The Iridium 7 mission, Jul 25, 2018 gives a partial practical answer.
Throughout the webcast John Innsbruker reminded everyone that conditions for landing in the Pacific for the JRTI (Just Read The Instructions) ASDS were the worst they have ever tried to land in.
Yet they continued the launch when they had a back up launch window 23:55 hours later.
This was the first flight of that Block 5 core, of which only 4 are in the fleet at the moment. (1046 is being disassembled after first flight. 1047 at the time was on OCISLY coming back to port, this mission was 1048, and 1049 is being prepped for a mission in 12 days). Their remaining manifest for 2018, in the short term, is dependent on recovery and reflight of every stage.
Core 1046 is out of service indefinitely. They have 16 or so more flights to do, and the factory cannot make cores that fast.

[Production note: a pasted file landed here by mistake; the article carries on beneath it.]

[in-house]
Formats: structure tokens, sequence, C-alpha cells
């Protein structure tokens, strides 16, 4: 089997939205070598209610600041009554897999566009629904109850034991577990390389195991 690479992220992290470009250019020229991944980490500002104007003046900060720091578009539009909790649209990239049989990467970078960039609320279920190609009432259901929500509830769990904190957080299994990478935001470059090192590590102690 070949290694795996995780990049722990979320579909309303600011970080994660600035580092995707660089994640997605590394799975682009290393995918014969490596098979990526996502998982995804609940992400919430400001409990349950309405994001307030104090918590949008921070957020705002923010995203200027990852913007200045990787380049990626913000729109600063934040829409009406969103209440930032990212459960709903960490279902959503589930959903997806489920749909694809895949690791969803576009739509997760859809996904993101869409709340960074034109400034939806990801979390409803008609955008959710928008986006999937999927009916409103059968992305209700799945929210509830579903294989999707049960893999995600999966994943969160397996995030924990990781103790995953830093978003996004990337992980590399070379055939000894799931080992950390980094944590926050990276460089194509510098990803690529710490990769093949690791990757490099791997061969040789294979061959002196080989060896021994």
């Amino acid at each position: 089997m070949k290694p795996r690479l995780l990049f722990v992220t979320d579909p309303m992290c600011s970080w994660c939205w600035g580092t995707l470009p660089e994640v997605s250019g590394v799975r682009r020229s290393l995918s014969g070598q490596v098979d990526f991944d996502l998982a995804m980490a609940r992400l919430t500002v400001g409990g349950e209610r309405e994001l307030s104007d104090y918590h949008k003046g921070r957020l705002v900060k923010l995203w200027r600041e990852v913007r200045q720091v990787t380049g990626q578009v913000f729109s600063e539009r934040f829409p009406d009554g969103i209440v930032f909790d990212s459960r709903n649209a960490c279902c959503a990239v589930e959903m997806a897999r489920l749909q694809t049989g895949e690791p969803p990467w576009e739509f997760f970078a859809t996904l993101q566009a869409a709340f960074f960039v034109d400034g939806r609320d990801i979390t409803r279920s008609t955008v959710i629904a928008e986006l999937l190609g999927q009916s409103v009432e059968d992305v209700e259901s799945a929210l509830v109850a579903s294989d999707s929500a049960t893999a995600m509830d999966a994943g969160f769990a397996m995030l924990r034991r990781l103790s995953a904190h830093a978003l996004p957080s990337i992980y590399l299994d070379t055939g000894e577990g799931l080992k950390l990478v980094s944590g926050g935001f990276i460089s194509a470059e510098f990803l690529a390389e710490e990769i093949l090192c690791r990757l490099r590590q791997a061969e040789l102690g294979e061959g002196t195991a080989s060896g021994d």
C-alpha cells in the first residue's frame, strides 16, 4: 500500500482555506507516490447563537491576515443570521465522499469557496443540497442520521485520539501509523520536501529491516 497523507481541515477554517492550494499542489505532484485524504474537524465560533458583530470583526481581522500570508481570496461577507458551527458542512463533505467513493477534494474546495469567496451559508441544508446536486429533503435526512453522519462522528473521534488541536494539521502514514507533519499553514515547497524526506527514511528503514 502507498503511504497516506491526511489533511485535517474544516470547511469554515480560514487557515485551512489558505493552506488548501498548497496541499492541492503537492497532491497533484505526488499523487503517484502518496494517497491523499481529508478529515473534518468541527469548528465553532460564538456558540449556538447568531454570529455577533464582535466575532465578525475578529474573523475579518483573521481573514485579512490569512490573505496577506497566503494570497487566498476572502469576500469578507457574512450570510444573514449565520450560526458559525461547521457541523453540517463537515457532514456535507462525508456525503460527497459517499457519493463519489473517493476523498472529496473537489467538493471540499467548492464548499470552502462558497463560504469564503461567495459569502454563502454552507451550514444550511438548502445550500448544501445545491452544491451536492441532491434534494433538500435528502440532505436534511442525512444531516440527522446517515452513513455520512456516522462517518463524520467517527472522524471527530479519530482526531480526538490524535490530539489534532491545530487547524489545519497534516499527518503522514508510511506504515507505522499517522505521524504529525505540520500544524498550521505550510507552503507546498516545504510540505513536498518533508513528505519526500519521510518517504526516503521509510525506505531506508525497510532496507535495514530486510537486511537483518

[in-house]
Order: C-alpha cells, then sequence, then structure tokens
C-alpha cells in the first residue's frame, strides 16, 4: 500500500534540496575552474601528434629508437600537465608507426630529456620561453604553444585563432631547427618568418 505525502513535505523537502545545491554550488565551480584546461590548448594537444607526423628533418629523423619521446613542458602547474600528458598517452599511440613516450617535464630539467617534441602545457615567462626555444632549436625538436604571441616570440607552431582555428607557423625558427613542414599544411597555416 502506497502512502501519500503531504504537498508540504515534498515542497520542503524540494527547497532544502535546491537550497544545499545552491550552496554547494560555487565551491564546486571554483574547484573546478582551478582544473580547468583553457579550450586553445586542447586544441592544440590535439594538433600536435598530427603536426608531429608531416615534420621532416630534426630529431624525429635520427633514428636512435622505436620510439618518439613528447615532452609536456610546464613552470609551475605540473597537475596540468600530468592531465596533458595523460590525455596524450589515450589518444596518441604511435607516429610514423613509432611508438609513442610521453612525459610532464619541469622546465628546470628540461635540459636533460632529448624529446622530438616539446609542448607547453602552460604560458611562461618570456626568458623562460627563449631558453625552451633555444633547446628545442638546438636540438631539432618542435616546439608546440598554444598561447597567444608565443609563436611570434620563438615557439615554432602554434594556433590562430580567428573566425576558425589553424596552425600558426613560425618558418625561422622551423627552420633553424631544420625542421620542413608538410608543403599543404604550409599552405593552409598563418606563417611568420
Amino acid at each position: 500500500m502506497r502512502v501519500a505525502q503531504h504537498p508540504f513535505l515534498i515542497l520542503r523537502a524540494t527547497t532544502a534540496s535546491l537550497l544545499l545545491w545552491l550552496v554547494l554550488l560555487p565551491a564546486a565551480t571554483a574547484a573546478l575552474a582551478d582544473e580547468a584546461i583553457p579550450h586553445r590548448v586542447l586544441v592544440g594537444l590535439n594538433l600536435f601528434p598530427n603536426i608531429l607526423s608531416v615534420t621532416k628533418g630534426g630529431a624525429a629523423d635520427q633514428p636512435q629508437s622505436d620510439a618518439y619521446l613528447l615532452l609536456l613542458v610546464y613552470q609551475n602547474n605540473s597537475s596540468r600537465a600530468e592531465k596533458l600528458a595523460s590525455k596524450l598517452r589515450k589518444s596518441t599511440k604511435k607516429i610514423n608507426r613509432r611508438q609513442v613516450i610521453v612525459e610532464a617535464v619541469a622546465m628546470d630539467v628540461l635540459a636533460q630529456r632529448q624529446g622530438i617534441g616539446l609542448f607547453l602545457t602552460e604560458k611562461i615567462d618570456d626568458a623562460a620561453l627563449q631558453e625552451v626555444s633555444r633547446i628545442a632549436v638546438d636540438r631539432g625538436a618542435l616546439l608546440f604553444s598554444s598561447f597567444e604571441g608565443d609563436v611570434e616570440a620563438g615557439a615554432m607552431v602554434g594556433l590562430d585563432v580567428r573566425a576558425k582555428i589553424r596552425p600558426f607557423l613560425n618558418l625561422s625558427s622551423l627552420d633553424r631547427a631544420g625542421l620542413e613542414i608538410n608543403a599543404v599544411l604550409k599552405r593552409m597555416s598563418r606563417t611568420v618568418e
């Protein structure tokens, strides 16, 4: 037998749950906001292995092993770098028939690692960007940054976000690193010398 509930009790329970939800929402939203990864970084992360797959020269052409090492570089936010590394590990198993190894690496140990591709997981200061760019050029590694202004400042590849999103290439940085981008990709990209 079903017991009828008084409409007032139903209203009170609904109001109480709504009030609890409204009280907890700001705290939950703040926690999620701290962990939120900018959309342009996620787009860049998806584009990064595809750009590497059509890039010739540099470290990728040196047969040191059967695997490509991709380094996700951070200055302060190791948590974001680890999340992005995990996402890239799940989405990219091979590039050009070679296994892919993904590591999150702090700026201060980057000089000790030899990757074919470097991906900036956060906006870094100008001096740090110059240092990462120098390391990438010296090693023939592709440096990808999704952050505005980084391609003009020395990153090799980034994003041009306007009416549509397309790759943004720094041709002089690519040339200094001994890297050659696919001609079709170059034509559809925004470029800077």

Thus in some ways, this is the literal worst case. At a moment when there are not enough cores in the fleet to absorb a lost core without affecting the manifest (I.e. the part of the buisness that makes all the money, actual launches) and on the first flight (most expensive moment in a flight), they still launched when they had a backup window only day later.
Now it is possible that even though these were the 'worst' conditions they have ever tried to land in, it was still good enough, per their models to actually land.
But this is a pretty good data point on how much risk they are willing to take.